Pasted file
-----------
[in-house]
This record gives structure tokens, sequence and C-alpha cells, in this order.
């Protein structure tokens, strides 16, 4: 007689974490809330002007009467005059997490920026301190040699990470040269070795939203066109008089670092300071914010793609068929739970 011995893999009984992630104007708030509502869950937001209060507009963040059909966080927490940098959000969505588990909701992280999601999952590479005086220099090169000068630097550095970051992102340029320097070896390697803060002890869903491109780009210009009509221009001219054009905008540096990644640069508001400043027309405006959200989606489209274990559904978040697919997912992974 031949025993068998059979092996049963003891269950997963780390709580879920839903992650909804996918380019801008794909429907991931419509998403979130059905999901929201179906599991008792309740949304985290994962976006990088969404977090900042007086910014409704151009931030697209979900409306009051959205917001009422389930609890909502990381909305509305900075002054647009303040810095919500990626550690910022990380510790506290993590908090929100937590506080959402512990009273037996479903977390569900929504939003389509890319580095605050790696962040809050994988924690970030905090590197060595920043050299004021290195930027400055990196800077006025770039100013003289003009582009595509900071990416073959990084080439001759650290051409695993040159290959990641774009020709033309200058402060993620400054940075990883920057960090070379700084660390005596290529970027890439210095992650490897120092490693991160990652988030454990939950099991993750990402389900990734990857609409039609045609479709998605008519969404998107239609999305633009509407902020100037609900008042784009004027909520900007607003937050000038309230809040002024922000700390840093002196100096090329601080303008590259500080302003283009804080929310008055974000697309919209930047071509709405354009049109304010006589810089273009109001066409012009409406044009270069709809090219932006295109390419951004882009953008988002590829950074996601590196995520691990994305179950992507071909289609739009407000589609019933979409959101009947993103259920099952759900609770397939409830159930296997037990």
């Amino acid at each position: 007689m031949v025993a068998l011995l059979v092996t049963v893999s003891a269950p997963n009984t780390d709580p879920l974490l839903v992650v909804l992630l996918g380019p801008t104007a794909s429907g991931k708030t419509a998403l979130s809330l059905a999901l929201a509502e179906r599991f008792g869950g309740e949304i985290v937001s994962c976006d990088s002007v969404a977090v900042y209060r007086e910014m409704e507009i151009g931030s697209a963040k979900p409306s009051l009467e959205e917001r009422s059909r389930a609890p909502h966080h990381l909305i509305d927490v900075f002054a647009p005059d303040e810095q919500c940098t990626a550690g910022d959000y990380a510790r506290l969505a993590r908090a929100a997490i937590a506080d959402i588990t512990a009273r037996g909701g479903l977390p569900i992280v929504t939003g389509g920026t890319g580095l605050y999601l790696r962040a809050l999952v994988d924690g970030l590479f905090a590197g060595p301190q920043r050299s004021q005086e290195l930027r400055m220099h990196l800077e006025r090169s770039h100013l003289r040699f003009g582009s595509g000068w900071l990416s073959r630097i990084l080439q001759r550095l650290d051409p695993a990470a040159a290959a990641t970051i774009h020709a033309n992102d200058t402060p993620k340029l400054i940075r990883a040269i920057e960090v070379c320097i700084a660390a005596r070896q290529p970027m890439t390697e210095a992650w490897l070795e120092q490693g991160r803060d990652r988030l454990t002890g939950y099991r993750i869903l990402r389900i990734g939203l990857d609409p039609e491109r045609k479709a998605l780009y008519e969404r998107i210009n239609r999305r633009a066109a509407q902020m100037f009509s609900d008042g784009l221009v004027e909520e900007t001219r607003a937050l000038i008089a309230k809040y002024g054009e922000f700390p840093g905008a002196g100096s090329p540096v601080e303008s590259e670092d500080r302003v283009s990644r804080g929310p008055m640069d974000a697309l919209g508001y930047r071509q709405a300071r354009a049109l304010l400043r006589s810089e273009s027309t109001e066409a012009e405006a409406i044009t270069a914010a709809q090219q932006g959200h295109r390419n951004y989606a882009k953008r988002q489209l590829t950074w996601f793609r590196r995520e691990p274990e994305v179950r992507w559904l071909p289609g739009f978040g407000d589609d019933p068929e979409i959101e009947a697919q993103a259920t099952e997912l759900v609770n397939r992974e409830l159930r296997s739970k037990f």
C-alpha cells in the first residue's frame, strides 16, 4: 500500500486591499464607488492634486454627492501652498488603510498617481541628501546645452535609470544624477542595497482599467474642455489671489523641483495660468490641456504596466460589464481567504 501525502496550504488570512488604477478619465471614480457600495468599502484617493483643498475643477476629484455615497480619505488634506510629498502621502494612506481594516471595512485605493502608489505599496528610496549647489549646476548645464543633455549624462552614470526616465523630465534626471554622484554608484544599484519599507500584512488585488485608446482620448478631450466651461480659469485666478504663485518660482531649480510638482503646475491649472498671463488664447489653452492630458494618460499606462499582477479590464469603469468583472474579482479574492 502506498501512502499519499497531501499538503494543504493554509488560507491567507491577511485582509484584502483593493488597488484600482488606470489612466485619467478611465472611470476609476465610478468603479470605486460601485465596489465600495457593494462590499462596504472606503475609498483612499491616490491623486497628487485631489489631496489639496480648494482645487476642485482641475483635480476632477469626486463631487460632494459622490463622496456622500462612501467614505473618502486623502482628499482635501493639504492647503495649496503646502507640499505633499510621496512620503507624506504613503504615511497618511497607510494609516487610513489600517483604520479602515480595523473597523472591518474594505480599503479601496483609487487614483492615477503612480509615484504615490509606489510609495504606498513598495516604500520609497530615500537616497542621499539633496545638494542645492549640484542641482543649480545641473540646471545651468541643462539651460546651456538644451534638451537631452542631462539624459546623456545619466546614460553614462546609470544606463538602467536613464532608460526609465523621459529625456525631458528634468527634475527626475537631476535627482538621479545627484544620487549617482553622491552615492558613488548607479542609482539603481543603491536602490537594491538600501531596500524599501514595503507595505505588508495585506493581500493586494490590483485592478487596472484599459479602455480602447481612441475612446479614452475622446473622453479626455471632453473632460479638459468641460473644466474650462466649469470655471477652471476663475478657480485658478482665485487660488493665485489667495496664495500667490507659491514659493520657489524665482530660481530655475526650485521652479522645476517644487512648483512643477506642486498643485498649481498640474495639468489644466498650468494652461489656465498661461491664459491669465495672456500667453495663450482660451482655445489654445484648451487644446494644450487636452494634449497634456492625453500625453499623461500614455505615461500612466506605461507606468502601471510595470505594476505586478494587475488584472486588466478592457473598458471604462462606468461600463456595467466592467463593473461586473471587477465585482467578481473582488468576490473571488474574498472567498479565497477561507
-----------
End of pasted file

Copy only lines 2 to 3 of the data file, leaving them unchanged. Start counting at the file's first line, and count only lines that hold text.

This record gives structure tokens, sequence and C-alpha cells, in this order.
């Protein structure tokens, strides 16, 4: 007689974490809330002007009467005059997490920026301190040699990470040269070795939203066109008089670092300071914010793609068929739970 011995893999009984992630104007708030509502869950937001209060507009963040059909966080927490940098959000969505588990909701992280999601999952590479005086220099090169000068630097550095970051992102340029320097070896390697803060002890869903491109780009210009009509221009001219054009905008540096990644640069508001400043027309405006959200989606489209274990559904978040697919997912992974 031949025993068998059979092996049963003891269950997963780390709580879920839903992650909804996918380019801008794909429907991931419509998403979130059905999901929201179906599991008792309740949304985290994962976006990088969404977090900042007086910014409704151009931030697209979900409306009051959205917001009422389930609890909502990381909305509305900075002054647009303040810095919500990626550690910022990380510790506290993590908090929100937590506080959402512990009273037996479903977390569900929504939003389509890319580095605050790696962040809050994988924690970030905090590197060595920043050299004021290195930027400055990196800077006025770039100013003289003009582009595509900071990416073959990084080439001759650290051409695993040159290959990641774009020709033309200058402060993620400054940075990883920057960090070379700084660390005596290529970027890439210095992650490897120092490693991160990652988030454990939950099991993750990402389900990734990857609409039609045609479709998605008519969404998107239609999305633009509407902020100037609900008042784009004027909520900007607003937050000038309230809040002024922000700390840093002196100096090329601080303008590259500080302003283009804080929310008055974000697309919209930047071509709405354009049109304010006589810089273009109001066409012009409406044009270069709809090219932006295109390419951004882009953008988002590829950074996601590196995520691990994305179950992507071909289609739009407000589609019933979409959101009947993103259920099952759900609770397939409830159930296997037990």